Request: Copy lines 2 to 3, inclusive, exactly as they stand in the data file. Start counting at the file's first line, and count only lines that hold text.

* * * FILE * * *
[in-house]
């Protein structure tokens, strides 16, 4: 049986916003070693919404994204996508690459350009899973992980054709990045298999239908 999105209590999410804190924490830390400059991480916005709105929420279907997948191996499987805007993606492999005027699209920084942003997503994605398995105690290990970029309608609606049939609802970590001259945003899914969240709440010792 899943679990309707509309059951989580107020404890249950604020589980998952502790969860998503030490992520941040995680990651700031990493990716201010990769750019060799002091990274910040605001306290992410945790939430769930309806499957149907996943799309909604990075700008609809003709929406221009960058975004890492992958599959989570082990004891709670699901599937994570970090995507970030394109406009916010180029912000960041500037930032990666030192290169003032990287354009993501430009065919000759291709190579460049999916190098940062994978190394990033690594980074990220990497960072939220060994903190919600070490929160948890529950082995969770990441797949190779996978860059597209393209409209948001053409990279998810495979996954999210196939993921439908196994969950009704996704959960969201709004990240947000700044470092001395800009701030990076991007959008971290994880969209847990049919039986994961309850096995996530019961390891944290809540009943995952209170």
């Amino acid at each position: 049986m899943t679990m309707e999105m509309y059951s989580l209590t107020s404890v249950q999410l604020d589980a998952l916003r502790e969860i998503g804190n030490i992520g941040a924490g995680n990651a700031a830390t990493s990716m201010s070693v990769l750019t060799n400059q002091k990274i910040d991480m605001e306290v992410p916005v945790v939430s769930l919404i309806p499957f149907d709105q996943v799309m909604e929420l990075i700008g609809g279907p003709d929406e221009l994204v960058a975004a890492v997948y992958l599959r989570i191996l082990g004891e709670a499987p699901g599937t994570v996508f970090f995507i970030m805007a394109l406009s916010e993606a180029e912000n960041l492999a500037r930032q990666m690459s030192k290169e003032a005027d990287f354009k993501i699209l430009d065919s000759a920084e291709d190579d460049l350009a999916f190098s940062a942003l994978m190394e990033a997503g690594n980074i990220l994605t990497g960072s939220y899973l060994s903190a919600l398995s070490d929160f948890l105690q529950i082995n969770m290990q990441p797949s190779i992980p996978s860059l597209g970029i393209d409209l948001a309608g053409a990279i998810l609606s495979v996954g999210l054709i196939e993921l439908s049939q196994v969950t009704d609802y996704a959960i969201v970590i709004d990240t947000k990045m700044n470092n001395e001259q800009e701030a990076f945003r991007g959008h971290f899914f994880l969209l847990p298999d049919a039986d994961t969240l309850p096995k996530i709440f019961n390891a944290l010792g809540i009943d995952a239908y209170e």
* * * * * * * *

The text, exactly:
């Protein structure tokens, strides 16, 4: 049986916003070693919404994204996508690459350009899973992980054709990045298999239908 999105209590999410804190924490830390400059991480916005709105929420279907997948191996499987805007993606492999005027699209920084942003997503994605398995105690290990970029309608609606049939609802970590001259945003899914969240709440010792 899943679990309707509309059951989580107020404890249950604020589980998952502790969860998503030490992520941040995680990651700031990493990716201010990769750019060799002091990274910040605001306290992410945790939430769930309806499957149907996943799309909604990075700008609809003709929406221009960058975004890492992958599959989570082990004891709670699901599937994570970090995507970030394109406009916010180029912000960041500037930032990666030192290169003032990287354009993501430009065919000759291709190579460049999916190098940062994978190394990033690594980074990220990497960072939220060994903190919600070490929160948890529950082995969770990441797949190779996978860059597209393209409209948001053409990279998810495979996954999210196939993921439908196994969950009704996704959960969201709004990240947000700044470092001395800009701030990076991007959008971290994880969209847990049919039986994961309850096995996530019961390891944290809540009943995952209170």
């Amino acid at each position: 049986m899943t679990m309707e999105m509309y059951s989580l209590t107020s404890v249950q999410l604020d589980a998952l916003r502790e969860i998503g804190n030490i992520g941040a924490g995680n990651a700031a830390t990493s990716m201010s070693v990769l750019t060799n400059q002091k990274i910040d991480m605001e306290v992410p916005v945790v939430s769930l919404i309806p499957f149907d709105q996943v799309m909604e929420l990075i700008g609809g279907p003709d929406e221009l994204v960058a975004a890492v997948y992958l599959r989570i191996l082990g004891e709670a499987p699901g599937t994570v996508f970090f995507i970030m805007a394109l406009s916010e993606a180029e912000n960041l492999a500037r930032q990666m690459s030192k290169e003032a005027d990287f354009k993501i699209l430009d065919s000759a920084e291709d190579d460049l350009a999916f190098s940062a942003l994978m190394e990033a997503g690594n980074i990220l994605t990497g960072s939220y899973l060994s903190a919600l398995s070490d929160f948890l105690q529950i082995n969770m290990q990441p797949s190779i992980p996978s860059l597209g970029i393209d409209l948001a309608g053409a990279i998810l609606s495979v996954g999210l054709i196939e993921l439908s049939q196994v969950t009704d609802y996704a959960i969201v970590i709004d990240t947000k990045m700044n470092n001395e001259q800009e701030a990076f945003r991007g959008h971290f899914f994880l969209l847990p298999d049919a039986d994961t969240l309850p096995k996530i709440f019961n390891a944290l010792g809540i009943d995952a239908y209170e």